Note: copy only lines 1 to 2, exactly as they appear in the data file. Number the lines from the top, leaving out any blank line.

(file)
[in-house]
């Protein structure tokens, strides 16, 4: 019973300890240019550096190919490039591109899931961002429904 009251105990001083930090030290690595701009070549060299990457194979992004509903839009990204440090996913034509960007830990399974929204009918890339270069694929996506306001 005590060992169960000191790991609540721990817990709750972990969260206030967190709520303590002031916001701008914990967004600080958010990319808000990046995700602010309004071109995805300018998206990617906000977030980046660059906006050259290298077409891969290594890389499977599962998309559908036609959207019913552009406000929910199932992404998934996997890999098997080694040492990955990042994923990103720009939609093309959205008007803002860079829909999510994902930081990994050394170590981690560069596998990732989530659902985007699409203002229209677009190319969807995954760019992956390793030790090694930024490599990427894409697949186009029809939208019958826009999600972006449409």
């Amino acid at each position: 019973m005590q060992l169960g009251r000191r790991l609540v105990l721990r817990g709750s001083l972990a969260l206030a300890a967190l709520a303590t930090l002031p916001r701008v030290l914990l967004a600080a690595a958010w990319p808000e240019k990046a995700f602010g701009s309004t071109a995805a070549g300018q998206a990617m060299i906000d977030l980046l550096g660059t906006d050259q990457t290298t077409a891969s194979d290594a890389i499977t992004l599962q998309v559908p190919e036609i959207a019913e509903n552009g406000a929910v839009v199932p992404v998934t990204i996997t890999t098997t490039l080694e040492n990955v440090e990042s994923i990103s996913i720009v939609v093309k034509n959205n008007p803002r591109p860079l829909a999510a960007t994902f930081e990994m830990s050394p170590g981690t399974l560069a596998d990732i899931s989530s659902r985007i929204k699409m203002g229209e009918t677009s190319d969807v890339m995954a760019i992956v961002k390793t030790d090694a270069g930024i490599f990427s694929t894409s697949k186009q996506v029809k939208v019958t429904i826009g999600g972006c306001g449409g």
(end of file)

[in-house]
């Protein structure tokens, strides 16, 4: 019973300890240019550096190919490039591109899931961002429904 009251105990001083930090030290690595701009070549060299990457194979992004509903839009990204440090996913034509960007830990399974929204009918890339270069694929996506306001 005590060992169960000191790991609540721990817990709750972990969260206030967190709520303590002031916001701008914990967004600080958010990319808000990046995700602010309004071109995805300018998206990617906000977030980046660059906006050259290298077409891969290594890389499977599962998309559908036609959207019913552009406000929910199932992404998934996997890999098997080694040492990955990042994923990103720009939609093309959205008007803002860079829909999510994902930081990994050394170590981690560069596998990732989530659902985007699409203002229209677009190319969807995954760019992956390793030790090694930024490599990427894409697949186009029809939208019958826009999600972006449409």